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by serry, Jul 1, 2012

DIY image

Q: Renovation of small bungalow - what order do I get the jobs done?

I have just bought a small bungalow with 'potential'. I am not doing extensive rebuilding, just insulating, new kitchen, bathroom, roof works, damp & woodworm, gardening and decorating.

How do I work out an order to do it all - most of the specialist work is being subcontracted?

Matt Long profile image

by Matt Long, Jul 2, 2012

A: Project management can be a tricky business... balancing the needs of the build, with the availability of your contractors and materials, and your needs.

Without seeing the bungalow, and exactly what the jobs you are doing are, it's not so easy to give a specific order, but generally, this is how I would tackle the jobs.

Fixing the roof - make your property water-proof
Damp and woodworm
Major (first fix) electrics and plumbing
Fitting kitchen/bathroom with second fix plumbing/electrics

(Generally, first fix is the work done prior to plastering, second fix, after plastering.)

Obviously, there needs to be flexibility, however. For instance, if the roof has woodworm, then it may be easier to tackle that as you fix the roof. If you are just insulating your loft, then that can be done anytime after the roof is fixed - though you may want to let the plumbers and electricians lay pipes and wires in the loft before insulating up there.

Also, you don't say if, or when, you are/will be living in the place, which may affect how you tackle the jobs.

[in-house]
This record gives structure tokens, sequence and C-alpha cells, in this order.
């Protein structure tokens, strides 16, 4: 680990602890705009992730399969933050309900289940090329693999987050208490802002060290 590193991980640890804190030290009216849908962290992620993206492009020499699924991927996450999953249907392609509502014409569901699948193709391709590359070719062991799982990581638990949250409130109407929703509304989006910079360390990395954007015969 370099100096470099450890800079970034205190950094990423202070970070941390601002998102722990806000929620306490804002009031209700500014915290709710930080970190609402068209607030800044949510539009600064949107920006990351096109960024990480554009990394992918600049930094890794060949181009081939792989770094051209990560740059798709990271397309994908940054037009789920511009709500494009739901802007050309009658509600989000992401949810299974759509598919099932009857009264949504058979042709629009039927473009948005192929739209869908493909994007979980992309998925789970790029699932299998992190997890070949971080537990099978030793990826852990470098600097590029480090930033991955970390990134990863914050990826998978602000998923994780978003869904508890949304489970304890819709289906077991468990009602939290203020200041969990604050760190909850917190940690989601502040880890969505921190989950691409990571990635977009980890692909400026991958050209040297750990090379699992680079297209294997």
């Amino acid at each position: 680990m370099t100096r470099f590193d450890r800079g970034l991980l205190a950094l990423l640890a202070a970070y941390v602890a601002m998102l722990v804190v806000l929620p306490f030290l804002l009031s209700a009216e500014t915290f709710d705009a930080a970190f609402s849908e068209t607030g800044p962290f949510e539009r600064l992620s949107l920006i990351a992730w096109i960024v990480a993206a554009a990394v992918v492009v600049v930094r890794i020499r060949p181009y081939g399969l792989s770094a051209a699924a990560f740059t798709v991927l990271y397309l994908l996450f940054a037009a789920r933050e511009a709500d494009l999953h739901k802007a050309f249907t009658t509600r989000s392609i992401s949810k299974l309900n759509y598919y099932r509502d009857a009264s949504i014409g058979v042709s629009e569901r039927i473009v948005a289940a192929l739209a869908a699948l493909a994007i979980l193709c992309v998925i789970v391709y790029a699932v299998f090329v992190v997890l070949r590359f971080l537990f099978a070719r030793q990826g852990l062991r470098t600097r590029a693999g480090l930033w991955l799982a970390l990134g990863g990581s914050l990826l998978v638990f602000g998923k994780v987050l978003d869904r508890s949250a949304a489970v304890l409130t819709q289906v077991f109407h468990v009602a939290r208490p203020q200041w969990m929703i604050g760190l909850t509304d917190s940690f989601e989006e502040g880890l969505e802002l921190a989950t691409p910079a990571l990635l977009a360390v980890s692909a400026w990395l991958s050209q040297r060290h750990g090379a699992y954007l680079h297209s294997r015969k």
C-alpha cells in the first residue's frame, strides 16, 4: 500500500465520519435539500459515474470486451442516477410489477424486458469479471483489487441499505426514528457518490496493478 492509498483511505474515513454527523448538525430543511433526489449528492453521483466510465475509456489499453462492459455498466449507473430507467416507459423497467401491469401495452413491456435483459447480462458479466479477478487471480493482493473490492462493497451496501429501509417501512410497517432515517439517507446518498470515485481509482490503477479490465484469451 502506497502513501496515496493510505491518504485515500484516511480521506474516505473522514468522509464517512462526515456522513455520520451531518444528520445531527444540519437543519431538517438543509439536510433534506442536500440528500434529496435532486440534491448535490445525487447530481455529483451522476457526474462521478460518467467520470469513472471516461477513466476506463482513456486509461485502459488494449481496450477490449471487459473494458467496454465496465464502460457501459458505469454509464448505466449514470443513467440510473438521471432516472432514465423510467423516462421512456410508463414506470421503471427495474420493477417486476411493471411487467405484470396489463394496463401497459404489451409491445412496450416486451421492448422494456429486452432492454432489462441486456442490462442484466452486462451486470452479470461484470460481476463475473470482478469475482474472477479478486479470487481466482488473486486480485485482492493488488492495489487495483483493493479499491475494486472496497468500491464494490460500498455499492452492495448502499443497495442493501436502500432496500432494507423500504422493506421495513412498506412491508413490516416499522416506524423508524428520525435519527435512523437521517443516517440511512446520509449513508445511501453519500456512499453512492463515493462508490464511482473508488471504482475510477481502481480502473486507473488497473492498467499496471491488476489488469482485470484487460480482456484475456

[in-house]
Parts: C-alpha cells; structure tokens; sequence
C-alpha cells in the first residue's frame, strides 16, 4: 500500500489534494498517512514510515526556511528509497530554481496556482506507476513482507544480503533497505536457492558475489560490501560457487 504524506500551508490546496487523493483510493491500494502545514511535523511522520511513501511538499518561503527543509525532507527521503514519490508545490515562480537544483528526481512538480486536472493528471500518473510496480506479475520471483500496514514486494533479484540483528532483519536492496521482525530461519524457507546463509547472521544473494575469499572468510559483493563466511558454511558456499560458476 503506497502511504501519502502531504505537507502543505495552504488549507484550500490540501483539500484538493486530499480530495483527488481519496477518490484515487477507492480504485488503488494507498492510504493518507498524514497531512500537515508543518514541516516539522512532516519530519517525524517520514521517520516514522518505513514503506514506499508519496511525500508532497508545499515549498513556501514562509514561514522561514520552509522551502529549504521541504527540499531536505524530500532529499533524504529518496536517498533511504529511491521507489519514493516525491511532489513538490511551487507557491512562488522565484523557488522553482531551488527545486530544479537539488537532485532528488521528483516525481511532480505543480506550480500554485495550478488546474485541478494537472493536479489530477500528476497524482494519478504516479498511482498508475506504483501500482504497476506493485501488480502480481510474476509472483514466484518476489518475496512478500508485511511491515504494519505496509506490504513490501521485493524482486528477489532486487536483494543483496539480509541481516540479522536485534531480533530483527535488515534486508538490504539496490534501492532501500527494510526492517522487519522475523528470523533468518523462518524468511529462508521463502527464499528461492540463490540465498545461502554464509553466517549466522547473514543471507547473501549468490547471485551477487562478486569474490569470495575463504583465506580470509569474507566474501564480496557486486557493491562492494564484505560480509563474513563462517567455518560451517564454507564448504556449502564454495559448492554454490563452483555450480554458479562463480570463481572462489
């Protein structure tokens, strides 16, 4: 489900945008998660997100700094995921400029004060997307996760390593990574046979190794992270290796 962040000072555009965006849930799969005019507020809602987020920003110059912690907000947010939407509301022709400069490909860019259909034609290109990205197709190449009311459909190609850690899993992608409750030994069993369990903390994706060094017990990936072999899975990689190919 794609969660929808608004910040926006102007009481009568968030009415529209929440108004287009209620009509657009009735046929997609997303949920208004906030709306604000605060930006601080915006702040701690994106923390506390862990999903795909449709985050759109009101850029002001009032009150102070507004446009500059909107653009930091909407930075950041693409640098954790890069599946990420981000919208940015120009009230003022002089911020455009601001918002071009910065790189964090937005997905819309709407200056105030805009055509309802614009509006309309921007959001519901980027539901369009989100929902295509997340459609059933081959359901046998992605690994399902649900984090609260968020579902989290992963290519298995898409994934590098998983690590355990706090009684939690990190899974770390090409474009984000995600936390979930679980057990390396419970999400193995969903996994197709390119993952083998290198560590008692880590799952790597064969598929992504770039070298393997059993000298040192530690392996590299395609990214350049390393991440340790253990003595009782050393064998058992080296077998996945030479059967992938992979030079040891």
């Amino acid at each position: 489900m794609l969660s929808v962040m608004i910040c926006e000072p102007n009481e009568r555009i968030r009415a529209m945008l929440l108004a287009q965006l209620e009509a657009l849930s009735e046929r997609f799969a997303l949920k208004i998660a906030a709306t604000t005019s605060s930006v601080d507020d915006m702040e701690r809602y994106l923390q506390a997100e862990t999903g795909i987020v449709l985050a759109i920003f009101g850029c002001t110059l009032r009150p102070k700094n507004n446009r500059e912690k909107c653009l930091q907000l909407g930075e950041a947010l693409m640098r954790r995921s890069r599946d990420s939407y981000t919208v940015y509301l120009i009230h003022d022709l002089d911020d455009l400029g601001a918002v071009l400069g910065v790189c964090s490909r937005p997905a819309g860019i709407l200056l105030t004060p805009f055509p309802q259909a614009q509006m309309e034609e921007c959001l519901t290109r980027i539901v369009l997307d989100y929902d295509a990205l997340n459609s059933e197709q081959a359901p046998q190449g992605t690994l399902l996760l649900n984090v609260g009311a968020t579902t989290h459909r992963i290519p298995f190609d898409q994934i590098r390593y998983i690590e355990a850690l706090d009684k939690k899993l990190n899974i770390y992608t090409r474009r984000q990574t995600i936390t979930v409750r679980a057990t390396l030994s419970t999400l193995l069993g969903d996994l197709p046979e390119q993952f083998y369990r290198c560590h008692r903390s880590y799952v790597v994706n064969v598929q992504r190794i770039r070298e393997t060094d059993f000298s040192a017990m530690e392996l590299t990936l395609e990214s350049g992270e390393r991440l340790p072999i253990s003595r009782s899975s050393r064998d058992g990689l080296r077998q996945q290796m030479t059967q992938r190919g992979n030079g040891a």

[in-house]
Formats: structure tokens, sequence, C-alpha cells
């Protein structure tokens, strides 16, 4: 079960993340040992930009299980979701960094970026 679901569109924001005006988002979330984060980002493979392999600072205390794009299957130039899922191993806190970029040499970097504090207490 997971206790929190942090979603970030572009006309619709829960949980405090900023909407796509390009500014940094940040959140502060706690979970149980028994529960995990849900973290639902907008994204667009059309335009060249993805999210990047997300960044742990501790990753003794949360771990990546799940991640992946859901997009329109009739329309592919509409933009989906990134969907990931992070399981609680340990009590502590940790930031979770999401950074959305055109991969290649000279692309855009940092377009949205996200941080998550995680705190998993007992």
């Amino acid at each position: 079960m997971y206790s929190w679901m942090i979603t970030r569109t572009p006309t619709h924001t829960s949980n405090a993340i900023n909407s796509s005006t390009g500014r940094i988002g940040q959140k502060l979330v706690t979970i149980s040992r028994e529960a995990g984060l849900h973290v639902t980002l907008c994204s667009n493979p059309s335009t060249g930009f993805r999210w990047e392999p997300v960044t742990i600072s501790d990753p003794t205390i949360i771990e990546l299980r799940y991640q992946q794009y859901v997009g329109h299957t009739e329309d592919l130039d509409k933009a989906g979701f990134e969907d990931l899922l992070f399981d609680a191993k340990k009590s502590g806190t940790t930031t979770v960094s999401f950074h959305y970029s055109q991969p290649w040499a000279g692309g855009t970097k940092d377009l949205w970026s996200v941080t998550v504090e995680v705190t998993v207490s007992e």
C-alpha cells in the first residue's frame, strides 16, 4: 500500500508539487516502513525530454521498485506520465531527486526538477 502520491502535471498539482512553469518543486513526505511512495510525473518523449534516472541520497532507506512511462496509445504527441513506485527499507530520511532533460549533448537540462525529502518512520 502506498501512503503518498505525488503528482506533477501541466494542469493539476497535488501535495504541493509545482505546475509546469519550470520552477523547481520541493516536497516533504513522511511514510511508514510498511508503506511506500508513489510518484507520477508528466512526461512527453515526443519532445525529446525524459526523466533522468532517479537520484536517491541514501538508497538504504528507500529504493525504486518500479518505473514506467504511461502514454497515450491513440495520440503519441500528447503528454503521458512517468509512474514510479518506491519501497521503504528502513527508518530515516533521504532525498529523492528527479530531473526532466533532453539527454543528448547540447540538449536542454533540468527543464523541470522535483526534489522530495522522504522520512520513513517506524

You may consider this all a bit much, and want to employ a project manager. This may seem like an additional expense, but in the long run it may well be cheaper. The problem is, if you get the order of tradesmen wrong, and they have to damage work already done, then the additional cost to make good will be your responsibility. Also, if your contractor doesn't do a good job, how would you know?

So, before deciding if you want to project manage, do your research, and find out just how much work is involved, and the risks you are taking. And remember, a project manager will have trusted building contractors, who should get the job right first time.

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    • User JeremyO18187 profile image JeremyO18187 Says:

      Posted on 02 of February 2015

      After having moved into the new home, it is best to seek professionals when it concerns gas plumbing, central heating, and fixing leaks. Yes, they do sound quite straightforward but the mechanics of them all if drilled down deeper actually require expertise in order to prevent future glitches from occurring again. Basic surface problems can be rectified but what goes on deeper than the surface can only be uncovered by the experts.

    • User serry profile image serry Says:

      Posted on 02 of July 2012

      Yes, I am living there while it's going on- was intending to more or less camp out in one room. Thanks for the really helpful reply - having read it I can see the benefit of having a project manager as I don't really know that much about the different trades.